Does precedent determine how the Supreme Court will rule in any given case? Not necessarily. While past decisions should guide the Court’s resolution of new problems, justices may disagree on the scope of prior rulings. Justices may even disagree on whether undeniably on-point precedent should be overruled. Caselaw thus provides partial context for case resolution, but not the whole picture. Nonetheless, the precedent picture always matters. Today, I look at picture in Spokeo v. Robins, the standing case argued this past Tuesday.
In Spokeo, the question is whether respondent Thomas Robins has standing to sue petitioner Spokeo, Inc — an online “people search” company — for Spokeo’s alleged violation of the Fair Credit Reporting Act (FCA). The basic story is that Spokeo published false information about Robins on the Internet. The standing problem arises because this false information really didn’t harm Robins in a concrete way. Oversimplifying, the question is whether such a minor violation of the FCA alone creates a cognizable “injury” for Article III purposes.
Here’s where precedent comes in.
Robins argues in his brief that the only way that the Court could fdeny him standing is if it overrules two prior cases — Havens Realty Corp v. Coleman and Public Citizen v. Department of Justice. Decided in 1980s, both Havens and Public Citizen involved “statutory standing” for violations of the Fair Housing Act (Havens) and the Federal Advisory Committee Act (Public Citizen). Robins asserts that these precedents essentially determine the outcome here. For more modern support, Robins points to the Court’s 2007 decision Massachusetts v. EPA as consistent with his interpretation of the doctrine.
Spokeo naturally disagrees. In its brief, Spokeo argues that the Court’s precedents demand a very concrete showing of “injury in fact.” According to Spokeo, this baseline Article III requirement is typified by cases like Warth v. Seldin and Lujan v. Defenders of Wildlife. Furthermore, Spokeo accuses Robins of seeking the kind of speculative standing most recently rejected in the Court’s 2013 Clapper v. Amnesty International decision.
It perhaps goes without saying that both parties — and the various amici weighing in — cite a whole lot of standing precedent in their briefs. Is it realistic to think that any justice (or clerk) will review all the cases cited before arriving at a final decision or justifying their conclusion in an opinion? I doubt it. So what are the most important cases that the justices will look to? Consider seventeen prime candidates (click image for full-sized map).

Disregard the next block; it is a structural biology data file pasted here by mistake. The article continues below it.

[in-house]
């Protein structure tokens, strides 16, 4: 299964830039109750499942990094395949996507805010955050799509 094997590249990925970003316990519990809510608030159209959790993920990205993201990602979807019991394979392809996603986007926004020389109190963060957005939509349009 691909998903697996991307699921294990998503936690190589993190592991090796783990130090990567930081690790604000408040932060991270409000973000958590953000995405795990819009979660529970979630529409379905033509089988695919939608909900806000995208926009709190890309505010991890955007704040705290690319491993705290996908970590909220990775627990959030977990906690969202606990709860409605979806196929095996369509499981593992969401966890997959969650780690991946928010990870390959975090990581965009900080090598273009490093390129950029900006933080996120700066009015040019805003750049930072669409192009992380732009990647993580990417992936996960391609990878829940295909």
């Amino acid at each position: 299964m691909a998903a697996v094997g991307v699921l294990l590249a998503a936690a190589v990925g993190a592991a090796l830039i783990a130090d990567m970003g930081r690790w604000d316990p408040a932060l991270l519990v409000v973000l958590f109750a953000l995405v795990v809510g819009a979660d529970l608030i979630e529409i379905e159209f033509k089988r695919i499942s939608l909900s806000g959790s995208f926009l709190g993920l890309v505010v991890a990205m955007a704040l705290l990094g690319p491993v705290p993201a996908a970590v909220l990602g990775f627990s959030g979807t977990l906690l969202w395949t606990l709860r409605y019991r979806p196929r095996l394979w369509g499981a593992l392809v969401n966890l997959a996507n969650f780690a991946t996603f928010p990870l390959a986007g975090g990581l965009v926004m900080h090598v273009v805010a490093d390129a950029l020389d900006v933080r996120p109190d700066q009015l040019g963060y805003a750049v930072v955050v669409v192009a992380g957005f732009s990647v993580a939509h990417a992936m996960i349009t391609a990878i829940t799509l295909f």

Map 1 shows the citation network connecting seventeen standing cases that play major roles in the Spokeo briefing. This map uses a Spaeth Projection; cases are linked to the Supreme Court Database. Note that green upward-facing triangles represent cases where the Court found standing. By contrast, the Court rejected standing in those cases represented by purple downward-facing triangles. Unsurprisingly, Robins relies most heavily on green cases (including Havens, Public Citizen, and Mass v. EPA) while Spokeo places its eggs in the purple basket (with cases like Warth, Lujan, and Clapper).
Two points about this first map deserve emphasis. First, the triangles grow in size the more a case is cited by other cases in the network. Thus, the map shows that the two most relied-upon “no standing” cases are Lujan and Warth while the two most relied-upon “yes standing” cases are Gladstone and Tafficante. So if you want to get up to speed on the contours of the debate, try reading these cases first. Second, the map shows the Court has recently divided sharply over standing. The last three cases that came down the pike — Mass v. EPA, Earth Institute, and Clapper — were all 5-4s. In other words, it comes as no surprise that reports on the Spokeo argument indicate that we are probably in for another squeaker.
Let’s now visualize these same seventeen cases in a different way.
Map 2 focuses on “opinions” rather than “cases.” Links on this map are to opinion text on Casetext. Note that this uses what I call a “Standard Projection” — the Y-axis represents the number of votes a particular case opinion received. Therefore, all the opinions pictured below the dashed line across the middle of the map are dissents or concurrences. For ease of reference, names of the specific opinion authors appear below the triangle representing that opinion.
This second map presents a clearer picture of the ongoing constitutional conversation. It makes apparent that the traditionally more “liberal” justices are inclined to find standing where the more “conservative” one aren’t. Thus, the highly controversial majority opinion in Lyons, which found no standing for a victim of police chokeholds seeking prospective injunctive relief, was written by Justice Scalia. In dissent, Justice Marshall cried foul. More recently, Justice Scalia took a narrow view of standing in the Earth Island Institute case while Justice Breyer wrote the lead dissent.
So do the maps predict the resolution of Spokeo? Alas, no. As I stated at the top of this post, case outcomes are not determined by precedent alone. And key policy considerations will inevitably come into play in Spokeo since it has such broad implications about responsibility for inaccurate information on the Internet. With that said, I can’t help but notice that the best cases for Robins — those cases in green — are mostly older and mostly written by folks no longer on the Court. In my book, that doesn’t bode well for the respondent. Going on the picture of precedent alone, I’d predict a purple “no standing” outcome and victory for Spokeo.by